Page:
Maybe we should all be using Facebook Messenger Kids

Limited apps are often better apps.

Messenger Kids
Facebook’s app for kids promises chatting without the tracking. Facebook

In 2017, Facebook rolled out a special kids-only messaging app in the United States. The neon-washed, parent-controlled version of the standard app was met with some fanfare, and a lot of skepticism. The tech behemoth positioned Messenger Kids as a way for parents to responsibly introduce their children to what will inevitably be a very digital life. Critics, however, say Facebook has really just built a colorful data collection apparatus, that gleans data on your children and “get[s] them started young.” But after a year on the market, it’s clear (to me, at least) that the app’s real victims are adults—because they don’t get to use it.

Visually, Messenger Kids is a Betty Crocker confetti cake. The app has the same logo as regular Messenger, but with a lime green color gradient of dots. When a user first opens it—something they can only do if they were born in 2005 or later, or make a fake account posing as someone 13 or younger—they’re met with a few magenta panels, each representing one of their parent-approved contacts. You can send text-based messages and video chat, just as you would in the regular app, except this video chat comes with a few dozen augmented reality options, so you can try on Santa’s beard or watch a UFO abduct a cow off the cornfield that is your mom’s head. It is, in a word, zany.

Structurally, Messenger Kids is much more serious. It’s promoted as an impenetrable, if virtual, fort. Parents are the only ones who can activate—and actively manage—the junior app. They must download, install, and create the account, which is permanently linked to their own Facebook. From a dashboard in the standard Messenger app, they continue to exert control long after their kids have taken over creatively. Every dinosaur-masked selfie can be monitored, any contact approved or blocked. Mom and pop can even lock their offspring’s app in “Sleep Mode,” effectively turning the lights out from a distance. Best of all, Messenger Kids is free of ads and in-app purchases: a rarity, even among made-for-children platforms.

While there’s real reason to be concerned about how kids access and use social media, most adults could stand to be a little more worried about themselves. For every minute saved by a Gmail smart compose AI, it feels like we lose an hour to another feature. Thanks to addictive design strategies modeled on decades of behavioral psychology research, the average American spends about 6 hours a day with digital media with side effects ranging from the physical (dry eyes from screen time) to the psychological (the hurt, however small, of being ignored for a phone).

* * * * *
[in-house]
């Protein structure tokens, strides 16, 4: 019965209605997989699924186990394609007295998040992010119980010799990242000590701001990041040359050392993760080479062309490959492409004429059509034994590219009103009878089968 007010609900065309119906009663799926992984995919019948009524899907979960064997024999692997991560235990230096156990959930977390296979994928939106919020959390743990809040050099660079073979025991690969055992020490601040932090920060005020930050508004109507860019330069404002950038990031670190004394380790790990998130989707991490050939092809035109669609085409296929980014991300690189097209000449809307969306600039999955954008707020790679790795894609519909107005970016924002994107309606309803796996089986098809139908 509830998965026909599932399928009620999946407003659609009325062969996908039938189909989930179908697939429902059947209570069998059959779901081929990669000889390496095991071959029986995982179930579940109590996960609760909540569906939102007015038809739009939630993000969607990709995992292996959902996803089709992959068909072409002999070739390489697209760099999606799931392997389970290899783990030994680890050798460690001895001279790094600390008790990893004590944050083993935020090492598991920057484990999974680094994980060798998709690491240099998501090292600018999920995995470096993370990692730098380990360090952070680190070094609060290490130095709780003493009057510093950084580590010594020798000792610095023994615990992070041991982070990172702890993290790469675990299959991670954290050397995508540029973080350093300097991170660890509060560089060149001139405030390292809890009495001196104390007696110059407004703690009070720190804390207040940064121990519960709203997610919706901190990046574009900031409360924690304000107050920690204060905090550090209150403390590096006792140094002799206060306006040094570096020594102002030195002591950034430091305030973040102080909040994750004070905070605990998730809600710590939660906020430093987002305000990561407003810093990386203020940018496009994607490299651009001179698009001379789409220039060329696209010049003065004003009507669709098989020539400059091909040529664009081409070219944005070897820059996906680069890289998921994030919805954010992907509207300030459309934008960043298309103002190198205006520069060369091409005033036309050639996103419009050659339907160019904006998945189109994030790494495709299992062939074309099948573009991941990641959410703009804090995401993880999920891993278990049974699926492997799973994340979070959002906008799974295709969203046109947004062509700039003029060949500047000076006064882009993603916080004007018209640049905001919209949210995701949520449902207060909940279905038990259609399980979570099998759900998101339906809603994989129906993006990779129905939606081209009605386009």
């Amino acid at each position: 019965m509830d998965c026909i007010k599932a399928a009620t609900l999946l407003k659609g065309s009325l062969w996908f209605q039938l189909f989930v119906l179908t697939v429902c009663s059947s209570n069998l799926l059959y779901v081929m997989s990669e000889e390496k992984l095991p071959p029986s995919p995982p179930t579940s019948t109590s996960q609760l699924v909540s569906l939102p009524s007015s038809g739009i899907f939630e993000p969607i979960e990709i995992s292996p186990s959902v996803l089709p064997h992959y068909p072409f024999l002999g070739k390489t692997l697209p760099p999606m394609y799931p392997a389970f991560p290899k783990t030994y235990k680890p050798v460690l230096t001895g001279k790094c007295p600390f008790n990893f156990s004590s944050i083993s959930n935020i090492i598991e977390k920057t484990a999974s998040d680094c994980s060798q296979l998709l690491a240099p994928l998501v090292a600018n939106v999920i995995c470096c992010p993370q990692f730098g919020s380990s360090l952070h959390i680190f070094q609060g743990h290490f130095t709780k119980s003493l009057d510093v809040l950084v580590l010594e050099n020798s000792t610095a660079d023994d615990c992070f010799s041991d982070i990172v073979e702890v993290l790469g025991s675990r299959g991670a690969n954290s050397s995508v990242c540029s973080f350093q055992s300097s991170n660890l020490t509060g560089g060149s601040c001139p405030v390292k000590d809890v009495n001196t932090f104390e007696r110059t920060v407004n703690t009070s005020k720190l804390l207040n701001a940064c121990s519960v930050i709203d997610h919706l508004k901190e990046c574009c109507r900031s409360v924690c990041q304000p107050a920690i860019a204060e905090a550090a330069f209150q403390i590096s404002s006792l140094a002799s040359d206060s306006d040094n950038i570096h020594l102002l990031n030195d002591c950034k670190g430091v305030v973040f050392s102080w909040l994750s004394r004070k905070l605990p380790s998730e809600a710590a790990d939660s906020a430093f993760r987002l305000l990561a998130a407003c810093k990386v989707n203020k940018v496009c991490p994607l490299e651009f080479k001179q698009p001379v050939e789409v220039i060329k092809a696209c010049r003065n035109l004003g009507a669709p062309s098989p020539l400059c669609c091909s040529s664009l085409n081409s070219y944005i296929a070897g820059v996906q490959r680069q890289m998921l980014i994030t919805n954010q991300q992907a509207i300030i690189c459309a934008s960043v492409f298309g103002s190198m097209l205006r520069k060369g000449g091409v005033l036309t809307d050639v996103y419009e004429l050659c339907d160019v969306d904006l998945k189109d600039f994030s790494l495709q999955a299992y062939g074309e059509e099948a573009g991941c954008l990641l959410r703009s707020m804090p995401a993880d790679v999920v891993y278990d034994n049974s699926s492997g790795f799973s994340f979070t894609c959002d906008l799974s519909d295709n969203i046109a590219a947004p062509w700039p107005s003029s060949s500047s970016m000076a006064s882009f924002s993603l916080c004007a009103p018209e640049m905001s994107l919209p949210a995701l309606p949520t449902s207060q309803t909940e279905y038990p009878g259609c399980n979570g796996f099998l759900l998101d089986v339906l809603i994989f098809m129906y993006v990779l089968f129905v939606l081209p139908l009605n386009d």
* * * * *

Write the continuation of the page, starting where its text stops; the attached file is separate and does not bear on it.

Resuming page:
Messenger Kids may very well be inculcating children into these very adult social media woes. But it could be a model for how we untangle these problems for grown-ups. In some ways, it already is.

Take sleep mode. Nighttime gadget use remains an intractable problem. Study after study has shown that blue light emanating from screens is enough to disrupt the body’s Circadian rhythms, pushing platforms like Reddit to debut “dark mode” and Apple to offer “night shift” yellow filters on computers. But these methods are untested, and though they may mitigate some of the most negative effects of mobile devices, they’re hardly a panacea.

It seems that few adults would take to a Messenger Kids-style shutdown—an unseen hand turning your device off simply because the clock switched over to, say, 8 p.m. But 2018 has seen that theory debunked: the new iOS and Android software debuted with screen time monitoring functions. Not only can you see how much time you spend on each app, you can grant yourself a maximum amount of time on each app. Passed the 15-minute threshold for Twitter? Too bad. (Unless you, an adult, login and change your own settings, of course.)

Other facets of the technicolor diamond that is Messenger Kids feel similarly desirable. So too are the scaled-down international versions of many well-known apps, most of which end up benefiting from their limited features. An ad-free experience? Sign me up. Aggressive safety tools? Yes please! A mandatory pledge “be kind, be respectful, be safe, [and] have fun”? Maybe not. But, hey, we could all use a reason to reflect on why, exactly, we’re on this messaging app—or social media at all.